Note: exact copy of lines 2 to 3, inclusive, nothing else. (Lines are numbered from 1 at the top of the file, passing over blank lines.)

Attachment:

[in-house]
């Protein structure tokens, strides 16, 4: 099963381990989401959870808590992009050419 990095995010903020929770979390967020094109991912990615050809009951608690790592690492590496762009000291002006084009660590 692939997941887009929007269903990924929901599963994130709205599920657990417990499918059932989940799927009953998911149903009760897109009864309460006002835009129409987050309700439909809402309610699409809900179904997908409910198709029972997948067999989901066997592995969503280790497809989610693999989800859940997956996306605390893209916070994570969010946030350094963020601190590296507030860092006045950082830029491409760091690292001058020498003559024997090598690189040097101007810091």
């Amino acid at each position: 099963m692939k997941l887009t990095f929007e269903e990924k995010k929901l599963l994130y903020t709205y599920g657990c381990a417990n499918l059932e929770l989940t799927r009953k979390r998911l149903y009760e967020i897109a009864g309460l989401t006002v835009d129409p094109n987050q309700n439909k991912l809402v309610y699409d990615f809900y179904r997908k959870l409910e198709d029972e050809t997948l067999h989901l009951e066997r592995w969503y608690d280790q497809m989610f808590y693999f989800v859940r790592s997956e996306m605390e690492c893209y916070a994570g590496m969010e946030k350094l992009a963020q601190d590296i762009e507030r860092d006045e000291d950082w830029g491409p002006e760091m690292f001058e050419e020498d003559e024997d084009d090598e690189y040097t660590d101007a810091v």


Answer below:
């Protein structure tokens, strides 16, 4: 099963381990989401959870808590992009050419 990095995010903020929770979390967020094109991912990615050809009951608690790592690492590496762009000291002006084009660590 692939997941887009929007269903990924929901599963994130709205599920657990417990499918059932989940799927009953998911149903009760897109009864309460006002835009129409987050309700439909809402309610699409809900179904997908409910198709029972997948067999989901066997592995969503280790497809989610693999989800859940997956996306605390893209916070994570969010946030350094963020601190590296507030860092006045950082830029491409760091690292001058020498003559024997090598690189040097101007810091």
């Amino acid at each position: 099963m692939k997941l887009t990095f929007e269903e990924k995010k929901l599963l994130y903020t709205y599920g657990c381990a417990n499918l059932e929770l989940t799927r009953k979390r998911l149903y009760e967020i897109a009864g309460l989401t006002v835009d129409p094109n987050q309700n439909k991912l809402v309610y699409d990615f809900y179904r997908k959870l409910e198709d029972e050809t997948l067999h989901l009951e066997r592995w969503y608690d280790q497809m989610f808590y693999f989800v859940r790592s997956e996306m605390e690492c893209y916070a994570g590496m969010e946030k350094l992009a963020q601190d590296i762009e507030r860092d006045e000291d950082w830029g491409p002006e760091m690292f001058e050419e020498d003559e024997d084009d090598e690189y040097t660590d101007a810091v």